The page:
A Filmmakers Zoom Guide
Filmmakers Guide To Zoom.png

Do you remember the good old days The days you would travel to a meeting or a film class? The world has changed. Meetings now take place in a variety of different online apps like Zoom, Skype, Microsoft Teams, and many others. I spend hours with Zoom every week. I found it best to create a zoom guide for filmmakers.

Sure, there are times when filmmakers can correspond with text. However, in the creative industry, you often need face-to-face meetings. And in the current COVID crises, that means face-to-screen.

Since regular meetings have minutes, online meetings also apply. And you want to look and sound really good, don't you? Here are my suggestions on how to maximize your next Zoom call compiled from Zoom's own website as good as other sources. These tips are designed to help you stay productive, feel connected, and look and sound great.

You can use these tips to maximize production meetings, creative meetings, and casting calls.

1. Turn on your camera

People love to see the person they are talking to. If you are the person initiating the call or in Zoom language when you are hosting the call, you really need to have your camera on.

I do a lot of raindance courses on Zoom. It's always great to see the faces of the participants. Empty rectangles are particularly difficult for presenters. Moderators always find it better to be able to see the participants. It enables them to measure their impact.

This will allow people to see you and confirm that you are not a sophisticated AI voice. This is especially important when you're the one hosting the meeting or a speaker, and a little less when you're attending.

When I go to an online event it's great to see the others too. I would only turn off my camera when I was in a messy and messy place, or when I was terribly neglected.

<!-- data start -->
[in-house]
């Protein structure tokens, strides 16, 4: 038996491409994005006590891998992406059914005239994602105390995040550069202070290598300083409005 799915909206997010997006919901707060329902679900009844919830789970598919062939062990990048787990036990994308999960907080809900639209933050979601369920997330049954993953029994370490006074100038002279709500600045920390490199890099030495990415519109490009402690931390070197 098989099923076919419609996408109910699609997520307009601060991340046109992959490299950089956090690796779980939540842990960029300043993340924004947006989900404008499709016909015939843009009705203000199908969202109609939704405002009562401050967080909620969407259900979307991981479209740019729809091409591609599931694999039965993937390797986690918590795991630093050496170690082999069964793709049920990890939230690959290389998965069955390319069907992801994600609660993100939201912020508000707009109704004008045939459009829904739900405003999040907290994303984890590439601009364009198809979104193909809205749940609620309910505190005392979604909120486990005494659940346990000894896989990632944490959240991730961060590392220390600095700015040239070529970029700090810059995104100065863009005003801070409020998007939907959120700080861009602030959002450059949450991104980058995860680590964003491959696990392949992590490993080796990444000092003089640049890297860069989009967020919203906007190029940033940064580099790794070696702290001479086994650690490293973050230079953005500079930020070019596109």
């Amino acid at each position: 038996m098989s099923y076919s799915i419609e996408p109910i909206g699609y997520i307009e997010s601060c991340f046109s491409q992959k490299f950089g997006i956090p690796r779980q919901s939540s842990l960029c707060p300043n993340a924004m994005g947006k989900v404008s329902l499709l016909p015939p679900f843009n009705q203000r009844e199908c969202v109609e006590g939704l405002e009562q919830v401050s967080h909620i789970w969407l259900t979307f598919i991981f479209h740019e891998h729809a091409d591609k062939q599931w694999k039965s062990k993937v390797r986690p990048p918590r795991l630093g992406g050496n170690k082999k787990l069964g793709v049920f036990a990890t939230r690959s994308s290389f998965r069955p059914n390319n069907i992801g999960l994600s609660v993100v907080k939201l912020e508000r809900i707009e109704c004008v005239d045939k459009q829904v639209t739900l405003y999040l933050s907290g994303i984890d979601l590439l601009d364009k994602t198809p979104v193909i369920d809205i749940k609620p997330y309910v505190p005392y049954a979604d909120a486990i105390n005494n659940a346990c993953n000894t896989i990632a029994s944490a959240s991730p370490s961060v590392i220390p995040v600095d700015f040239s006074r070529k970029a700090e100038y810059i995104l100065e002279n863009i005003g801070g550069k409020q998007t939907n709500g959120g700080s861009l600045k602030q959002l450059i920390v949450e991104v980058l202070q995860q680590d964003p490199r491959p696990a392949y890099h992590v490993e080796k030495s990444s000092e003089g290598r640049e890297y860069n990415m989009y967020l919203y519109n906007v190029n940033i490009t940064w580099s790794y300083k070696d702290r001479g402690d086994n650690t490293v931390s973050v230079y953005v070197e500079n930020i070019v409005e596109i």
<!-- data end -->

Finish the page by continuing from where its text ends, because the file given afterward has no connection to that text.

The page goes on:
2. Prepare for the spotlight

Every meeting is an event. And you as a filmmaker are judged by how you look online. When you have your next Zoom meeting reminder to clean up! Don't wear a dressing gown. Make an effort to enchant your appearance: Your physical appearance, your wardrobe is a barometer by which people judge your personal branding.

3. The whole world is a stage

You not only see the people attending your meeting, but also the background from which you are speaking. Is your camera in the laundry room or in the kitchen? I would recommend keeping the camera away from the dirty dishes and unfolded laundry.

If you want, you can opt for a virtual background. Although sometimes they don't type correctly. You can then attend your next production meeting from anywhere. Make your choice! Join a Turkish palace, or what the hell, the moon!

Shutterstock offers a collection of royalty-free images that you can download and add to your online software. Katherine Boyarsky wrote a great blog post about how to make your own virtual background. She has a collection of 31 pre-made zoom backgrounds to choose from.

4. Lights, cameras, action!

Bring out the filmmaker in you. Make sure you are well lit and not backlit. With a window or light behind you, your face will look dark. I'm trying to put a light slightly to the left of my face.

Light tech doesn't have to be expensive. Here is a Vloggers Light Stand that I found on Amazon for £ 20.00. It's a great light. It has a clip that you can attach your phone to. And yes, Raindance makes about £ 0.60 if you buy by clicking the picture!

5. Don't forget the sound

Like movies, your Zoom presence will look like garbage when your sound is bad. Make sure you get a good microphone. Although you can use the built-in microphone on your computer, an external microphone will produce far better sound results.